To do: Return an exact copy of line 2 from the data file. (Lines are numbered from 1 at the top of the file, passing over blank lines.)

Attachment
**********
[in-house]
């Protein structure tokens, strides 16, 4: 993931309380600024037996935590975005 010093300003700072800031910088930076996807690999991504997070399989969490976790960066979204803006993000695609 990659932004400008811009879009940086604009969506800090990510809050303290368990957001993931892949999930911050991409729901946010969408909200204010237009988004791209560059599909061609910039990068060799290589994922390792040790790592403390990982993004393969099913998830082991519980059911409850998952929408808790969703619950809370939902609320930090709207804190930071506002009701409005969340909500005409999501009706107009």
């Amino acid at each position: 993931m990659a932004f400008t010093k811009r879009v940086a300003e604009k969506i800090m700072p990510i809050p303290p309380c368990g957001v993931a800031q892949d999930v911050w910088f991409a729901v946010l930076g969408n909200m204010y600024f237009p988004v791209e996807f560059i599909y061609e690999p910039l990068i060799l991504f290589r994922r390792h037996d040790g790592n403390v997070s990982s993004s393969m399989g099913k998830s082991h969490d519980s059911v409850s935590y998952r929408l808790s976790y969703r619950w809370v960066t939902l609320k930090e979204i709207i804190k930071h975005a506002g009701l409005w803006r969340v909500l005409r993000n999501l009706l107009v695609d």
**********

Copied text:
């Protein structure tokens, strides 16, 4: 993931309380600024037996935590975005 010093300003700072800031910088930076996807690999991504997070399989969490976790960066979204803006993000695609 990659932004400008811009879009940086604009969506800090990510809050303290368990957001993931892949999930911050991409729901946010969408909200204010237009988004791209560059599909061609910039990068060799290589994922390792040790790592403390990982993004393969099913998830082991519980059911409850998952929408808790969703619950809370939902609320930090709207804190930071506002009701409005969340909500005409999501009706107009």